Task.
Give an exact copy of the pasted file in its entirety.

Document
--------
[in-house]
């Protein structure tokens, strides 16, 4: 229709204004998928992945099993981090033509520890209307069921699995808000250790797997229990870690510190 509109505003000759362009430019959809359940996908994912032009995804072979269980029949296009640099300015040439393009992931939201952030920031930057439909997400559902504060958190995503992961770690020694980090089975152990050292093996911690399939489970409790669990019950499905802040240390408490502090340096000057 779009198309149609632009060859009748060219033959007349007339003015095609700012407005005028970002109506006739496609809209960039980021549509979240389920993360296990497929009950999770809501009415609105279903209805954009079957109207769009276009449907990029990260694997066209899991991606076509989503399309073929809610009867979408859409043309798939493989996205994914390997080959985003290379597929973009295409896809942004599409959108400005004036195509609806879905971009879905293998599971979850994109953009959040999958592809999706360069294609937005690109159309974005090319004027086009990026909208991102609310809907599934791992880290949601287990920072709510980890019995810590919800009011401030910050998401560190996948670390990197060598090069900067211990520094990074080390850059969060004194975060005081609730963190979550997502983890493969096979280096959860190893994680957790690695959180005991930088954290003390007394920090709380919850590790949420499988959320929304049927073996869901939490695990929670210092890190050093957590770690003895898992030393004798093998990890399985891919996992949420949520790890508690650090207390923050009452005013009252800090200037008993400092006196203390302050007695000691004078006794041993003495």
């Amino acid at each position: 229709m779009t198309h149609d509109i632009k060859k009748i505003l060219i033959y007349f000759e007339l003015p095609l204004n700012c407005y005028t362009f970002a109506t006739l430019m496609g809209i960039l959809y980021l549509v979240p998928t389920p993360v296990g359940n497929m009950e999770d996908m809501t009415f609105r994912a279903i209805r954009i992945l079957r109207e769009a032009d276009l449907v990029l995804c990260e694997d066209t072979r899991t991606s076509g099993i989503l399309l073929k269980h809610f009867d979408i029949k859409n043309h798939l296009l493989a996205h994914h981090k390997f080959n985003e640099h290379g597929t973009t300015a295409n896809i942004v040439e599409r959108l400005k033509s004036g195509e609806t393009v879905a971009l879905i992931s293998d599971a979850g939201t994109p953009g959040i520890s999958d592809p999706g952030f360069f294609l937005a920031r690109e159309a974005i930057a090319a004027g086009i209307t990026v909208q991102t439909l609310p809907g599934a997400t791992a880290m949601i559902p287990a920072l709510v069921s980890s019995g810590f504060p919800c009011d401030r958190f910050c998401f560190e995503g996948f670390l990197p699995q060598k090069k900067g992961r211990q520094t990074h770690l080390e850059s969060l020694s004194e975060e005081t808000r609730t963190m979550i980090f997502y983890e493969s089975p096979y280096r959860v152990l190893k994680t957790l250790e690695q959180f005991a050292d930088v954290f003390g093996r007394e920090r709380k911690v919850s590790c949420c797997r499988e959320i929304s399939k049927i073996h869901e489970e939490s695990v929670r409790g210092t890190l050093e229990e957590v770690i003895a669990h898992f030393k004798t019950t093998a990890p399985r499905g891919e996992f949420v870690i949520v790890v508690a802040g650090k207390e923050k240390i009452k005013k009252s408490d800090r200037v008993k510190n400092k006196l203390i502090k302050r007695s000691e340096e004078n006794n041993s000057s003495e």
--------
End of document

[in-house]
């Protein structure tokens, strides 16, 4: 229709204004998928992945099993981090033509520890209307069921699995808000250790797997229990870690510190 509109505003000759362009430019959809359940996908994912032009995804072979269980029949296009640099300015040439393009992931939201952030920031930057439909997400559902504060958190995503992961770690020694980090089975152990050292093996911690399939489970409790669990019950499905802040240390408490502090340096000057 779009198309149609632009060859009748060219033959007349007339003015095609700012407005005028970002109506006739496609809209960039980021549509979240389920993360296990497929009950999770809501009415609105279903209805954009079957109207769009276009449907990029990260694997066209899991991606076509989503399309073929809610009867979408859409043309798939493989996205994914390997080959985003290379597929973009295409896809942004599409959108400005004036195509609806879905971009879905293998599971979850994109953009959040999958592809999706360069294609937005690109159309974005090319004027086009990026909208991102609310809907599934791992880290949601287990920072709510980890019995810590919800009011401030910050998401560190996948670390990197060598090069900067211990520094990074080390850059969060004194975060005081609730963190979550997502983890493969096979280096959860190893994680957790690695959180005991930088954290003390007394920090709380919850590790949420499988959320929304049927073996869901939490695990929670210092890190050093957590770690003895898992030393004798093998990890399985891919996992949420949520790890508690650090207390923050009452005013009252800090200037008993400092006196203390302050007695000691004078006794041993003495």
């Amino acid at each position: 229709m779009t198309h149609d509109i632009k060859k009748i505003l060219i033959y007349f000759e007339l003015p095609l204004n700012c407005y005028t362009f970002a109506t006739l430019m496609g809209i960039l959809y980021l549509v979240p998928t389920p993360v296990g359940n497929m009950e999770d996908m809501t009415f609105r994912a279903i209805r954009i992945l079957r109207e769009a032009d276009l449907v990029l995804c990260e694997d066209t072979r899991t991606s076509g099993i989503l399309l073929k269980h809610f009867d979408i029949k859409n043309h798939l296009l493989a996205h994914h981090k390997f080959n985003e640099h290379g597929t973009t300015a295409n896809i942004v040439e599409r959108l400005k033509s004036g195509e609806t393009v879905a971009l879905i992931s293998d599971a979850g939201t994109p953009g959040i520890s999958d592809p999706g952030f360069f294609l937005a920031r690109e159309a974005i930057a090319a004027g086009i209307t990026v909208q991102t439909l609310p809907g599934a997400t791992a880290m949601i559902p287990a920072l709510v069921s980890s019995g810590f504060p919800c009011d401030r958190f910050c998401f560190e995503g996948f670390l990197p699995q060598k090069k900067g992961r211990q520094t990074h770690l080390e850059s969060l020694s004194e975060e005081t808000r609730t963190m979550i980090f997502y983890e493969s089975p096979y280096r959860v152990l190893k994680t957790l250790e690695q959180f005991a050292d930088v954290f003390g093996r007394e920090r709380k911690v919850s590790c949420c797997r499988e959320i929304s399939k049927i073996h869901e489970e939490s695990v929670r409790g210092t890190l050093e229990e957590v770690i003895a669990h898992f030393k004798t019950t093998a990890p399985r499905g891919e996992f949420v870690i949520v790890v508690a802040g650090k207390e923050k240390i009452k005013k009252s408490d800090r200037v008993k510190n400092k006196l203390i502090k302050r007695s000691e340096e004078n006794n041993s000057s003495e």